“For me, there is nothing more valuable than how people feel in a movie theater about a movie.” – Will Smith

That sentiment is astoundingly correct, and it seems that soon, the enjoyment of going to a movie theater to watch a film may recede. Why? An interesting question for an exciting time where certain revelations regarding entertainment are coming to fruition. In the upcoming years, the businesses surrounding movie theaters may be in jeopardy of closing. If we were to predict what we happen in the next decade, that would be a bold statement.

What we must consider is movie theaters were already facing a reckoning before the pandemic struck. Streaming is the future. While movie theaters have their structure in place with (almost) all theatrical releases coming from their venues, some new films may happen to jump ship to the streaming platform community directly. Look no further than the famous examples of Bird Box or The Irishman in the last two years. Both garnered significant attention across the media outlet, and the latter received ten nominations at the Academy Awards this year. If that is any benchmark of success, more companies may choose to have their films released onto digital platforms. Ask Disney for reference since they will distribute their remake of Mulan in September on their streaming service for $30 (and will distribute it theatrically in countries where the service is not available).

Movie theaters will have to start committing to change. There has to a driving force for people to willingly continue to take the time from leaving their households or workplaces to visit a theater and enjoy a show. Certain events must transpire to procure a sense of striking interest. In 2019, Disney released Avengers: Endgame and Star Wars: The Rise of Skywalker. Both not only signaled the “end of an era” for their respective franchises but induced a pop culture event that assuredly would draw millions of viewers in from the natural moviegoer to the diehard, know-it-all fan. Sony’s Jumanji: The Next Level legged out incredibly because of the inherent fun derived from its 2017 predecessor and how some recognized actor Robin Williams was associated with the 1995 original. Warner Brother’s Joker became a one billion dollar+ grosser because people were intrigued to see Joaquin Phoenix’s take on the iconic Batman character after other excellent actors like Jack Nicholson and Heath Ledger played the role.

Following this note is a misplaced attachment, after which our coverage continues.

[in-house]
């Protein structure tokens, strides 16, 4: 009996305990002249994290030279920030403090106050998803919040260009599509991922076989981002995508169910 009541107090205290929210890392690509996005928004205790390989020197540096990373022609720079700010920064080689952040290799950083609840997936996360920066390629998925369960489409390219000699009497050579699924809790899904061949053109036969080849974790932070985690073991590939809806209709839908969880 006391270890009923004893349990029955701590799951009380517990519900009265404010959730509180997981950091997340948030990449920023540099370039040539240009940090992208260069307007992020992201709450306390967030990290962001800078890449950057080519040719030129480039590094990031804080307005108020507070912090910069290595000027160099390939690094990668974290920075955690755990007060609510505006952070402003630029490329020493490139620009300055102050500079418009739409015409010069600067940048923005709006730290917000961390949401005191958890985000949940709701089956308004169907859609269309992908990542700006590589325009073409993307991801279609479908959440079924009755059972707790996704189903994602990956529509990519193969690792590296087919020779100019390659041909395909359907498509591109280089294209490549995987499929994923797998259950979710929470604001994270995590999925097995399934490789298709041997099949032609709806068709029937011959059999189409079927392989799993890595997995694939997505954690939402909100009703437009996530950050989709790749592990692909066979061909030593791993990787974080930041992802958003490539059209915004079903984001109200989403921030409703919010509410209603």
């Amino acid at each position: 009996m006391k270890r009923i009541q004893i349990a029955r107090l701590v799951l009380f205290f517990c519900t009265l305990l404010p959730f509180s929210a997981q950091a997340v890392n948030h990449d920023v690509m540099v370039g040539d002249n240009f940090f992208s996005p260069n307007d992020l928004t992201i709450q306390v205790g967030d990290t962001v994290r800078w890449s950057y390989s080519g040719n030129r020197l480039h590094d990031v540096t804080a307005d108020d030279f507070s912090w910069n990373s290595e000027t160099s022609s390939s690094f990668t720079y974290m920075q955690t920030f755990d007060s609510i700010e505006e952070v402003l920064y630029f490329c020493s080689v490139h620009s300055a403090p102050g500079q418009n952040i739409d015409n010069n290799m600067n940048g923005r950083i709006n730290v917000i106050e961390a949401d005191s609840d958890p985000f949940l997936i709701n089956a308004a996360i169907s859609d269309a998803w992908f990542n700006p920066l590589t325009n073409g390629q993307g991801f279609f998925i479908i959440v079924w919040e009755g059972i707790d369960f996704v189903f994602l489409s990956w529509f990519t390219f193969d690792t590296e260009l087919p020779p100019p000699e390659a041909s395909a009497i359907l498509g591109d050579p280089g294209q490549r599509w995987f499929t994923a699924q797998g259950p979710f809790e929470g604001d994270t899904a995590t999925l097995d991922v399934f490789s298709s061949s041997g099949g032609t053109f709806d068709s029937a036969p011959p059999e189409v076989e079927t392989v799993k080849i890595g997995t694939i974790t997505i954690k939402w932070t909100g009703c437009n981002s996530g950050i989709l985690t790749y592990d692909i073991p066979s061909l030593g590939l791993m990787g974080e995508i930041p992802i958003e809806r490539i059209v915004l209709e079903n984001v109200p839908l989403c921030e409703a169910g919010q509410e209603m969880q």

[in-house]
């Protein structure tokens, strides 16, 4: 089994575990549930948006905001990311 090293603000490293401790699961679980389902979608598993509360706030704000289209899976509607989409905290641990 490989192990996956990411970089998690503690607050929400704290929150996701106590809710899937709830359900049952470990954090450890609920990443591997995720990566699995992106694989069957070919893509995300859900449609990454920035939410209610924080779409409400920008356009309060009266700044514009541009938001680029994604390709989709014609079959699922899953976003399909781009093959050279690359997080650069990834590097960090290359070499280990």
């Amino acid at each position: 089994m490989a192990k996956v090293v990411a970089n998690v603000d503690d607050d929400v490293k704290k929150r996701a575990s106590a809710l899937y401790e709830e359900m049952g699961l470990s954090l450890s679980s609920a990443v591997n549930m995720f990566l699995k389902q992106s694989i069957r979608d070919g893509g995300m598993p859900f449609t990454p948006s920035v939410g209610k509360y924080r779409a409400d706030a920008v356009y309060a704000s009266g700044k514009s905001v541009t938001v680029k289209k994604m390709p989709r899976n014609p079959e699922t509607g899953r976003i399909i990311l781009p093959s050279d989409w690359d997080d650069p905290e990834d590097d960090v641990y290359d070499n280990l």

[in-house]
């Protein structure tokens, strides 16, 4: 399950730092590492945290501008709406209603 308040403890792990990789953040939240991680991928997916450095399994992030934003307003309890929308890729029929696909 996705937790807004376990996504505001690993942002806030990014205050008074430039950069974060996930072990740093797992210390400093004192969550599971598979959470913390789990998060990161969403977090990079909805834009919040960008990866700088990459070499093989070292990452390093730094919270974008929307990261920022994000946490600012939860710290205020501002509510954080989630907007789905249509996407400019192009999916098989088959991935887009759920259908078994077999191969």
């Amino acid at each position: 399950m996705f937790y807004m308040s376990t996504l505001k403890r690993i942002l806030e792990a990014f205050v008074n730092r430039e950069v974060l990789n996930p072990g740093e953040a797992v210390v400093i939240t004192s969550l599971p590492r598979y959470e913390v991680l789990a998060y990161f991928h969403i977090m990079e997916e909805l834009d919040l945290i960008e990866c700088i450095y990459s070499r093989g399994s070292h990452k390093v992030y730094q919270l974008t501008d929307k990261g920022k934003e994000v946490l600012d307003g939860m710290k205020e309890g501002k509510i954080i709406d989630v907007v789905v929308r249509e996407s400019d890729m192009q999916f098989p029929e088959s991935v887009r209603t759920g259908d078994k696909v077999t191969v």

Streaming services, unfortunately, jar the potential performance a film can make theatrically. We live in a world nowadays where people and critics post their reviews/opinions about the movie before it releases, putting a disadvantage at how much a film could gross. Some may wait till it releases on VOD before watching it, rather than waste a movie ticket plus concession items (movie tickets average nine dollars while streaming services are cheaper per month subscription). Some may altogether have no interest. No wonder why some films have been underperforming at the box office as of recent such as Dolittle or The Call of the Wild.

Then again, there is still major hope movie theaters will continue to survive for some years to come. The main reason is it feels more appropriate to enjoy a film with crowds, especially if it is opening weekend. The experience is not the same as watching in one’s household. Most teenagers and young adults are compelled to venture out and discover activities in the outside world, and some may find interest in returning to the theaters more than once a month. Socializing with people occurs outside, not from one’s confined space (properly, at least).

Overall, movie theaters may still live on till the next decade. Human nature enjoys the sensation of waiting for the next big thing to arrive. Big-budget films will need to make a profit, and the next few years are lined up with hotly anticipated films. Audiences will dig it all up and express their sincere gratitude upon release. It will be a matter of time when other variables start severely disturbing movie theaters’ effectiveness, and how they (and audiences) will proceed from there.

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